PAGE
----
Jekyll is a framework for building static sites from template files, which is vastly different to the database-oriented CMS model of Wordpress. As such, it lacks some of the more dynamic features of Wordpress (such as locally-hosted comments), but for this site the switch made a lot of sense for a number of reasons:
- Jekyll has code highlighting support built-in. In contrast I spent a whole evening trying to find a decent plugin for Wordpress.
- Jekyll supports markdown, so I can write my posts in Macdown to get a decent "live" preview as I write.
- Wordpress uses a combination of filesystem storage and database storage to hold content, which is a bit of a pain when it comes to migration and backups. Jekyll keeps everything in one filesystem, which means…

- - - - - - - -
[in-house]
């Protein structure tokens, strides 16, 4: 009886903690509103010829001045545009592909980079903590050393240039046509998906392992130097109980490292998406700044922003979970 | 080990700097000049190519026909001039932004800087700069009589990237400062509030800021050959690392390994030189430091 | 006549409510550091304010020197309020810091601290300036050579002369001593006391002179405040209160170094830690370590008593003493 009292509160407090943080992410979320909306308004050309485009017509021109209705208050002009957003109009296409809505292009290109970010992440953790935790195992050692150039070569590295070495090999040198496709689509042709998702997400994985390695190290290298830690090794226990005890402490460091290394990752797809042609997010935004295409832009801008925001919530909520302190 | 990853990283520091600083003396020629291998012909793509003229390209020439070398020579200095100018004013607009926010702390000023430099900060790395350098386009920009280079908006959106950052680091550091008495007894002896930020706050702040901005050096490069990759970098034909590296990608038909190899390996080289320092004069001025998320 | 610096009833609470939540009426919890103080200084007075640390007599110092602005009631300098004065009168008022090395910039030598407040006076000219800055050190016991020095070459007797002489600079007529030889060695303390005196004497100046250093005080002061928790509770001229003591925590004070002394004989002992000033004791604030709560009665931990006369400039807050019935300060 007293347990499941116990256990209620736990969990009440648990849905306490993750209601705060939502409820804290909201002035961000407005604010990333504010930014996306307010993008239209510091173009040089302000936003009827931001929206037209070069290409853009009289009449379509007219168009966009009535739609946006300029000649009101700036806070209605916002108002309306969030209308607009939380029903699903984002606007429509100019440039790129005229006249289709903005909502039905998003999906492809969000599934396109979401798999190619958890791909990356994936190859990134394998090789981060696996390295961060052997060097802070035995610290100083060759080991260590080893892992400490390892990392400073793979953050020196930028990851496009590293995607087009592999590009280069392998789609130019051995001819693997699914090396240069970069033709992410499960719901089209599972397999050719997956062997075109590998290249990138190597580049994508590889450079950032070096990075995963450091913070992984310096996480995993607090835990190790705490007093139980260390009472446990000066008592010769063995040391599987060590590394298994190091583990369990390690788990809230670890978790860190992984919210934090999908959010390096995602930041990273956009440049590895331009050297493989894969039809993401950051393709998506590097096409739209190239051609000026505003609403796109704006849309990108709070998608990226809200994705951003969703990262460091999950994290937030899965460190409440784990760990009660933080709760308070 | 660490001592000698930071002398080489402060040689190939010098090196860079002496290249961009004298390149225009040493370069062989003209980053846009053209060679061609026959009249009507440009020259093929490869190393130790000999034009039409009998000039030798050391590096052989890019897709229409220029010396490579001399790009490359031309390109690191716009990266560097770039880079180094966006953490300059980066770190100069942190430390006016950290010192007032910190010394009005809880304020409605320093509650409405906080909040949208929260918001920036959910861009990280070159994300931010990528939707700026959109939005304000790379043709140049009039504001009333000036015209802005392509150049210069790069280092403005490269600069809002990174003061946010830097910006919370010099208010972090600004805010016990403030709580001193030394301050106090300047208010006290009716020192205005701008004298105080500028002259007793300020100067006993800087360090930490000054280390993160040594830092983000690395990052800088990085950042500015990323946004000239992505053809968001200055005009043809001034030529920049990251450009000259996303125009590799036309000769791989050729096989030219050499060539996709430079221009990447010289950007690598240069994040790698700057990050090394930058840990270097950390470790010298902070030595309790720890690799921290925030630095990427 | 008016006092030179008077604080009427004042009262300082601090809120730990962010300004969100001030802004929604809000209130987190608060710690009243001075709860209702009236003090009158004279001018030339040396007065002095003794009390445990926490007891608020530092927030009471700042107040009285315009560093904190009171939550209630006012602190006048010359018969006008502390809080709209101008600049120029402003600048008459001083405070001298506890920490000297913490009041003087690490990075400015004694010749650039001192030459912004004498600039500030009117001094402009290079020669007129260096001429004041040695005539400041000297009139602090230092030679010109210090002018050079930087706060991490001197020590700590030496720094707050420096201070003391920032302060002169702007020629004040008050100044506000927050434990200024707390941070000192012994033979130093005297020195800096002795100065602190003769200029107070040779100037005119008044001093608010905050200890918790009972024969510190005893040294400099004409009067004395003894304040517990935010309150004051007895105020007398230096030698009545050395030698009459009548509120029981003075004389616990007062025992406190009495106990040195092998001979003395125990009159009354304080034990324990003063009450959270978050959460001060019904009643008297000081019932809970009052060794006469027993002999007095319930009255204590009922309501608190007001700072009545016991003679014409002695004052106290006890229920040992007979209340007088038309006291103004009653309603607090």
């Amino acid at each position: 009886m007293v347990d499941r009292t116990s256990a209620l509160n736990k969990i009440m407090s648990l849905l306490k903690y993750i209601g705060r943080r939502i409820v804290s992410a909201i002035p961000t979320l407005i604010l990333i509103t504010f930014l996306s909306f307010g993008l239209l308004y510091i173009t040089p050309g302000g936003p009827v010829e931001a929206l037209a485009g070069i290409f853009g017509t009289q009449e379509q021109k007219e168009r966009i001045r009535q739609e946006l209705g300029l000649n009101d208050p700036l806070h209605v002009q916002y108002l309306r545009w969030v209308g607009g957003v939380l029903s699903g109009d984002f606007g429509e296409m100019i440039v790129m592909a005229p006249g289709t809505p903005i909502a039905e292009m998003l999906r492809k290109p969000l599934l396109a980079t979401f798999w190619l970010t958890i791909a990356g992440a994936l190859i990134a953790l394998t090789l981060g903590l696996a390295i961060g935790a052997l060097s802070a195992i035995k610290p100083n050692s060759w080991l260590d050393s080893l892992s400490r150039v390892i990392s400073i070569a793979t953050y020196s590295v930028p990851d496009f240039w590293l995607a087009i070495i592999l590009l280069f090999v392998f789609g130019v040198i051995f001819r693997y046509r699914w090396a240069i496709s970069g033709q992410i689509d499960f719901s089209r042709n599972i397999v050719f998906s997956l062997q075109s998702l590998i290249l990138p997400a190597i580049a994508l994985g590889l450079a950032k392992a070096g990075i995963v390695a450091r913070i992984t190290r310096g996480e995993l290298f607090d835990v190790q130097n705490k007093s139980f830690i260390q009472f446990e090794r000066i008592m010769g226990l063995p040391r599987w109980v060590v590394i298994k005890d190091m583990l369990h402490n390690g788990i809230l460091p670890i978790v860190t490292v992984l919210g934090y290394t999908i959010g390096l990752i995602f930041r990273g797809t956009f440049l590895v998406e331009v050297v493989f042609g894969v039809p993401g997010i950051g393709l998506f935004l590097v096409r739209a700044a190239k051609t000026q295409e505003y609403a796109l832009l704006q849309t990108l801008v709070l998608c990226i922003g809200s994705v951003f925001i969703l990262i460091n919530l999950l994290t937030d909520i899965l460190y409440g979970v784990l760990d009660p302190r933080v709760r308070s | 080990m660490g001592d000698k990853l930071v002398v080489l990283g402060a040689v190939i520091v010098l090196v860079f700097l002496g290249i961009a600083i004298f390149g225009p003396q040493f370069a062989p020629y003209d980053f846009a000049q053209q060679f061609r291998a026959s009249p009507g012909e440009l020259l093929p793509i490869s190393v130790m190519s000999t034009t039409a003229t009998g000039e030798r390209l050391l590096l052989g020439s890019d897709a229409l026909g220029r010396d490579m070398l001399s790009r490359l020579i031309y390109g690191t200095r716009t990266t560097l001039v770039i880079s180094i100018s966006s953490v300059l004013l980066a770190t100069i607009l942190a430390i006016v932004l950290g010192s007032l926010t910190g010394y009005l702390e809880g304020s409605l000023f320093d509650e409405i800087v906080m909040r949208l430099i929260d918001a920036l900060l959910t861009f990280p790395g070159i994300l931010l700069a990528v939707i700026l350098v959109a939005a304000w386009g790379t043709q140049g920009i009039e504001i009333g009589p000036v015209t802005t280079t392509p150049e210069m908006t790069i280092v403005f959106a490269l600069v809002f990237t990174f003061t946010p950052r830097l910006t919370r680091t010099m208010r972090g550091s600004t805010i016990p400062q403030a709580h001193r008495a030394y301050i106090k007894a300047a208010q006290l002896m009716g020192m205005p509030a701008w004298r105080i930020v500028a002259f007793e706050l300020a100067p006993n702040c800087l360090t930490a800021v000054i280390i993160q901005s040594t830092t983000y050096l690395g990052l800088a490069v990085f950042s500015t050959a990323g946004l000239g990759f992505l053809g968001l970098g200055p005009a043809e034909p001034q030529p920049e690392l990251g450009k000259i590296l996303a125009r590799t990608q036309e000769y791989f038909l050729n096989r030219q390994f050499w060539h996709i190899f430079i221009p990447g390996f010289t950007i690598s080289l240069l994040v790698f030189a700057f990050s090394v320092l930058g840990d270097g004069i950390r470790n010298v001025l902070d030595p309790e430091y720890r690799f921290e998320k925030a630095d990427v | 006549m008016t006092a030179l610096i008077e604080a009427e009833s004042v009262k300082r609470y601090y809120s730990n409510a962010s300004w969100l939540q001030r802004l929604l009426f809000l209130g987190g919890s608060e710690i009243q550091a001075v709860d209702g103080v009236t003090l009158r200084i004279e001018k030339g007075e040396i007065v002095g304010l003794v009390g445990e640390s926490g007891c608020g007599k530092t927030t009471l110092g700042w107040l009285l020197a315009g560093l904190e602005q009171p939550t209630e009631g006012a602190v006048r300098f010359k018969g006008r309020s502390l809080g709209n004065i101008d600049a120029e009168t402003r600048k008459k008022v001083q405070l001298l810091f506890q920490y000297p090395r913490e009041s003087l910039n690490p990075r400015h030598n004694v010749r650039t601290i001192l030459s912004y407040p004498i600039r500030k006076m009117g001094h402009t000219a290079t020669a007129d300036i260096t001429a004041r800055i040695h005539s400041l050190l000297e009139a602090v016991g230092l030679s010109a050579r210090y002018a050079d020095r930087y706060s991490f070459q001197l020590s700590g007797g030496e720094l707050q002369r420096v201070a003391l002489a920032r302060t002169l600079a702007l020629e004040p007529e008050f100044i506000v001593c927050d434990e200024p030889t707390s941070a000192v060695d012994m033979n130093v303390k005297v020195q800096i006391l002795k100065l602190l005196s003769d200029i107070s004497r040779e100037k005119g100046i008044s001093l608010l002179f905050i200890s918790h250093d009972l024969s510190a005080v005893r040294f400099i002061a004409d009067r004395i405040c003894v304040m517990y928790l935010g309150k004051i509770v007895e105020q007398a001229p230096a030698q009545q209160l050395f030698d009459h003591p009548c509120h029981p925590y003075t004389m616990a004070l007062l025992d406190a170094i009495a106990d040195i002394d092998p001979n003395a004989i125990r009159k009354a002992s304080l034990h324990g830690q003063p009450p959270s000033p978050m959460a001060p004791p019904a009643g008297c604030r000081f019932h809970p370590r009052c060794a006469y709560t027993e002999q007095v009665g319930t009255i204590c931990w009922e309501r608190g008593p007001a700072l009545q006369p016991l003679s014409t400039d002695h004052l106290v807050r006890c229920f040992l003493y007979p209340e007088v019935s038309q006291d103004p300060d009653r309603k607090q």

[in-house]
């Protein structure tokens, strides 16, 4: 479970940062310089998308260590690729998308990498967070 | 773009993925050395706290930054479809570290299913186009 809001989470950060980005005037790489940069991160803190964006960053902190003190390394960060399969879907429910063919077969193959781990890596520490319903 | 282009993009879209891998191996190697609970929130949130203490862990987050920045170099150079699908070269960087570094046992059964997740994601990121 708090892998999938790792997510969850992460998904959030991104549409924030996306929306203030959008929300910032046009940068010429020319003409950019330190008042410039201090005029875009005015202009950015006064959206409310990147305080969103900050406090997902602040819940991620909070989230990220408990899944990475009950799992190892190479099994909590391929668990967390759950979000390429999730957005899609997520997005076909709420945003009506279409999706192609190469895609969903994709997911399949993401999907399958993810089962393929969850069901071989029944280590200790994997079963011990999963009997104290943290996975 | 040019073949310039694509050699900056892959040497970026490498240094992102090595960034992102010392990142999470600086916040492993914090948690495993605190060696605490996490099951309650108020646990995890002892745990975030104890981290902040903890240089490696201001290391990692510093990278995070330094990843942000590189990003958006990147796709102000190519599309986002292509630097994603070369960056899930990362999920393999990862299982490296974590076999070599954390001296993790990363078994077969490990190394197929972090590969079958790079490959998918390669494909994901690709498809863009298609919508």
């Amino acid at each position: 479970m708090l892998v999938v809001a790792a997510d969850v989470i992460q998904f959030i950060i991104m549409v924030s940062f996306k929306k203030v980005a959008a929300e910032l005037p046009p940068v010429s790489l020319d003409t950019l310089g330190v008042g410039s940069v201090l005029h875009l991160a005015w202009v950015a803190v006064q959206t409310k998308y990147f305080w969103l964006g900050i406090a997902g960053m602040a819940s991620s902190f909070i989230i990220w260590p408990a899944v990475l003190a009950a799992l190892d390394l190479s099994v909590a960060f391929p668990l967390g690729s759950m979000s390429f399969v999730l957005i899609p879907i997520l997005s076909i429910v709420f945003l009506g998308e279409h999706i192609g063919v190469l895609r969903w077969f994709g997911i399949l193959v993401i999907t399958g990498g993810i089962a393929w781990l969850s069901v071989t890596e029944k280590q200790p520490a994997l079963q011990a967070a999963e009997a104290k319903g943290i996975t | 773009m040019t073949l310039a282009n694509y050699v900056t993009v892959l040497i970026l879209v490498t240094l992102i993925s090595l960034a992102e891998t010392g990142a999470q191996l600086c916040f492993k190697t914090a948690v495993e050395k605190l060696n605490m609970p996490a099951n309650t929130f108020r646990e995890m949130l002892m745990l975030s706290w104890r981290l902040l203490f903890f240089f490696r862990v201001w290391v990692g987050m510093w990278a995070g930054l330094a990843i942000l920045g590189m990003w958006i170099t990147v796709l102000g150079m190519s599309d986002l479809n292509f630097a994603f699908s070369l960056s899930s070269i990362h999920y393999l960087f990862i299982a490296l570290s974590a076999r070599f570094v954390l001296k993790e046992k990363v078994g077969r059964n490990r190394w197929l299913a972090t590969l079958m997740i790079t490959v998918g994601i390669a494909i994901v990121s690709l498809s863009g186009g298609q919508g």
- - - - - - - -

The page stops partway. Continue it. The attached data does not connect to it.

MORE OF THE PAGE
- I can keep a full history for the site in Git, so I can keep track of post changes and easily roll back if I break anything
- Jekyll has a built in command for running a local server, so it's far easier to fiddle with theme changes without messing up the live site
- Being static, all the work is done up-front, so pages are served blazingly-fast
- Lacking dynamic content is no biggie. I've been using Disqus for comments for years.
- No need to manage my own server, just set up my repo in GitHub for serving the site via GitHub Pages.
- GitHub Pages is FREE
The move was complicated a little by the history of this site, namely that it was originally a Drupal project prior to Wordpress, so I had some iffy legacy permalink stuff going on. But the problems weren't insurmountable, especially given just how flexible Jekyll is. More on that over my next few posts…